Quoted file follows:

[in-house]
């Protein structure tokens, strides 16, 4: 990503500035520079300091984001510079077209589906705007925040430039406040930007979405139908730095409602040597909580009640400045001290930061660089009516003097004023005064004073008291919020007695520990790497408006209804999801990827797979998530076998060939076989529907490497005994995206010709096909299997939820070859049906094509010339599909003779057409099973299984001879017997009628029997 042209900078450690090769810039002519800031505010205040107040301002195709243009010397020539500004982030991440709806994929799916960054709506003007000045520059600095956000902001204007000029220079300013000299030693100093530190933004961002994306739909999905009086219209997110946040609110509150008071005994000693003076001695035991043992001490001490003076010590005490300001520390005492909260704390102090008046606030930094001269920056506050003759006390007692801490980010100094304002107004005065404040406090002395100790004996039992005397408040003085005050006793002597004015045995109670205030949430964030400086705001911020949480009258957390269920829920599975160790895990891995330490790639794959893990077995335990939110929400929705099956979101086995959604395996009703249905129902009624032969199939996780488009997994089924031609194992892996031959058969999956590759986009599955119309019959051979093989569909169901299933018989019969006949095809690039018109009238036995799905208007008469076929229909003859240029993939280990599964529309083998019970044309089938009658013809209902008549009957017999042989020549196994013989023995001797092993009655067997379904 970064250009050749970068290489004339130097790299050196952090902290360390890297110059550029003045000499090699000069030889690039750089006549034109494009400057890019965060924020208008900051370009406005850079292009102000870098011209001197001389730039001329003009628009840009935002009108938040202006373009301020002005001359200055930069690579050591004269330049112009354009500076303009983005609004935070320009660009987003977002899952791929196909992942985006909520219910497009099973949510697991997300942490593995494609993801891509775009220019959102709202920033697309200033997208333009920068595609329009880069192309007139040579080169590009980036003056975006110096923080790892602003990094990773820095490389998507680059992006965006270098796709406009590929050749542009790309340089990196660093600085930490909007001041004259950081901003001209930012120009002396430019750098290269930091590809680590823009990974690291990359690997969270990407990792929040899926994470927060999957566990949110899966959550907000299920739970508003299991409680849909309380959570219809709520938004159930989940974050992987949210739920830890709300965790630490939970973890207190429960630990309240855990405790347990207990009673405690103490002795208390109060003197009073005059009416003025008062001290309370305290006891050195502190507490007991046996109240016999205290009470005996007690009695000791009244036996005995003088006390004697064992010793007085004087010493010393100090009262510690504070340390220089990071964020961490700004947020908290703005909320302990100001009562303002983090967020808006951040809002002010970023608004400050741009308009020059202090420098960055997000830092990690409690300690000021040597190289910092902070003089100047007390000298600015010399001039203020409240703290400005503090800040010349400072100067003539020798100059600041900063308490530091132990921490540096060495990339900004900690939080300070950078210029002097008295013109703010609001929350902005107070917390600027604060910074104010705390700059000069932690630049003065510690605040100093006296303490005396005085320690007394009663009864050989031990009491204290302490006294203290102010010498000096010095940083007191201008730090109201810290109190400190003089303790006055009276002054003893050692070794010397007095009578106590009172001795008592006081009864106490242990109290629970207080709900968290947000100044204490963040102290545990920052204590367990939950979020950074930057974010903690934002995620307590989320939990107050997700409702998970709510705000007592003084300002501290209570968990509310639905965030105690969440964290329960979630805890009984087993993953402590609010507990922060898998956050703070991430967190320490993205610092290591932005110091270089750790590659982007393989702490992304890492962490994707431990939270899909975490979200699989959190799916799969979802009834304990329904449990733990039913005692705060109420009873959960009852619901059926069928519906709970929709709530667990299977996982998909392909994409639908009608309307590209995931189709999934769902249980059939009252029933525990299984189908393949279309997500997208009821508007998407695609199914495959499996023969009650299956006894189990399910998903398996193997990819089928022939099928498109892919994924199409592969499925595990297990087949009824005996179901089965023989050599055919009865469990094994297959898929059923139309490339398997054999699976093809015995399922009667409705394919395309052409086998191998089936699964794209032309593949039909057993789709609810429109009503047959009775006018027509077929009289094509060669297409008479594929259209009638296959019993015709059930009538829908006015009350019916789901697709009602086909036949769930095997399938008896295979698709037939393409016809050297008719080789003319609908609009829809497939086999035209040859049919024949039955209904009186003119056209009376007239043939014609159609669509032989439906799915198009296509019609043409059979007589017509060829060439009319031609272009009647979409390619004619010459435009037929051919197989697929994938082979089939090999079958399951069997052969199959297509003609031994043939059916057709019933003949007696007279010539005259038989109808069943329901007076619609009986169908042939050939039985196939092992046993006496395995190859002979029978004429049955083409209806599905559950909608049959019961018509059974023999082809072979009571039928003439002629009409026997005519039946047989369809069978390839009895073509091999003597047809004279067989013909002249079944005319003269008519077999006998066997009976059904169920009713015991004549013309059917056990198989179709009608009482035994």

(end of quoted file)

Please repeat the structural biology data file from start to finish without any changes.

[in-house]
């Protein structure tokens, strides 16, 4: 990503500035520079300091984001510079077209589906705007925040430039406040930007979405139908730095409602040597909580009640400045001290930061660089009516003097004023005064004073008291919020007695520990790497408006209804999801990827797979998530076998060939076989529907490497005994995206010709096909299997939820070859049906094509010339599909003779057409099973299984001879017997009628029997 042209900078450690090769810039002519800031505010205040107040301002195709243009010397020539500004982030991440709806994929799916960054709506003007000045520059600095956000902001204007000029220079300013000299030693100093530190933004961002994306739909999905009086219209997110946040609110509150008071005994000693003076001695035991043992001490001490003076010590005490300001520390005492909260704390102090008046606030930094001269920056506050003759006390007692801490980010100094304002107004005065404040406090002395100790004996039992005397408040003085005050006793002597004015045995109670205030949430964030400086705001911020949480009258957390269920829920599975160790895990891995330490790639794959893990077995335990939110929400929705099956979101086995959604395996009703249905129902009624032969199939996780488009997994089924031609194992892996031959058969999956590759986009599955119309019959051979093989569909169901299933018989019969006949095809690039018109009238036995799905208007008469076929229909003859240029993939280990599964529309083998019970044309089938009658013809209902008549009957017999042989020549196994013989023995001797092993009655067997379904 970064250009050749970068290489004339130097790299050196952090902290360390890297110059550029003045000499090699000069030889690039750089006549034109494009400057890019965060924020208008900051370009406005850079292009102000870098011209001197001389730039001329003009628009840009935002009108938040202006373009301020002005001359200055930069690579050591004269330049112009354009500076303009983005609004935070320009660009987003977002899952791929196909992942985006909520219910497009099973949510697991997300942490593995494609993801891509775009220019959102709202920033697309200033997208333009920068595609329009880069192309007139040579080169590009980036003056975006110096923080790892602003990094990773820095490389998507680059992006965006270098796709406009590929050749542009790309340089990196660093600085930490909007001041004259950081901003001209930012120009002396430019750098290269930091590809680590823009990974690291990359690997969270990407990792929040899926994470927060999957566990949110899966959550907000299920739970508003299991409680849909309380959570219809709520938004159930989940974050992987949210739920830890709300965790630490939970973890207190429960630990309240855990405790347990207990009673405690103490002795208390109060003197009073005059009416003025008062001290309370305290006891050195502190507490007991046996109240016999205290009470005996007690009695000791009244036996005995003088006390004697064992010793007085004087010493010393100090009262510690504070340390220089990071964020961490700004947020908290703005909320302990100001009562303002983090967020808006951040809002002010970023608004400050741009308009020059202090420098960055997000830092990690409690300690000021040597190289910092902070003089100047007390000298600015010399001039203020409240703290400005503090800040010349400072100067003539020798100059600041900063308490530091132990921490540096060495990339900004900690939080300070950078210029002097008295013109703010609001929350902005107070917390600027604060910074104010705390700059000069932690630049003065510690605040100093006296303490005396005085320690007394009663009864050989031990009491204290302490006294203290102010010498000096010095940083007191201008730090109201810290109190400190003089303790006055009276002054003893050692070794010397007095009578106590009172001795008592006081009864106490242990109290629970207080709900968290947000100044204490963040102290545990920052204590367990939950979020950074930057974010903690934002995620307590989320939990107050997700409702998970709510705000007592003084300002501290209570968990509310639905965030105690969440964290329960979630805890009984087993993953402590609010507990922060898998956050703070991430967190320490993205610092290591932005110091270089750790590659982007393989702490992304890492962490994707431990939270899909975490979200699989959190799916799969979802009834304990329904449990733990039913005692705060109420009873959960009852619901059926069928519906709970929709709530667990299977996982998909392909994409639908009608309307590209995931189709999934769902249980059939009252029933525990299984189908393949279309997500997208009821508007998407695609199914495959499996023969009650299956006894189990399910998903398996193997990819089928022939099928498109892919994924199409592969499925595990297990087949009824005996179901089965023989050599055919009865469990094994297959898929059923139309490339398997054999699976093809015995399922009667409705394919395309052409086998191998089936699964794209032309593949039909057993789709609810429109009503047959009775006018027509077929009289094509060669297409008479594929259209009638296959019993015709059930009538829908006015009350019916789901697709009602086909036949769930095997399938008896295979698709037939393409016809050297008719080789003319609908609009829809497939086999035209040859049919024949039955209904009186003119056209009376007239043939014609159609669509032989439906799915198009296509019609043409059979007589017509060829060439009319031609272009009647979409390619004619010459435009037929051919197989697929994938082979089939090999079958399951069997052969199959297509003609031994043939059916057709019933003949007696007279010539005259038989109808069943329901007076619609009986169908042939050939039985196939092992046993006496395995190859002979029978004429049955083409209806599905559950909608049959019961018509059974023999082809072979009571039928003439002629009409026997005519039946047989369809069978390839009895073509091999003597047809004279067989013909002249079944005319003269008519077999006998066997009976059904169920009713015991004549013309059917056990198989179709009608009482035994």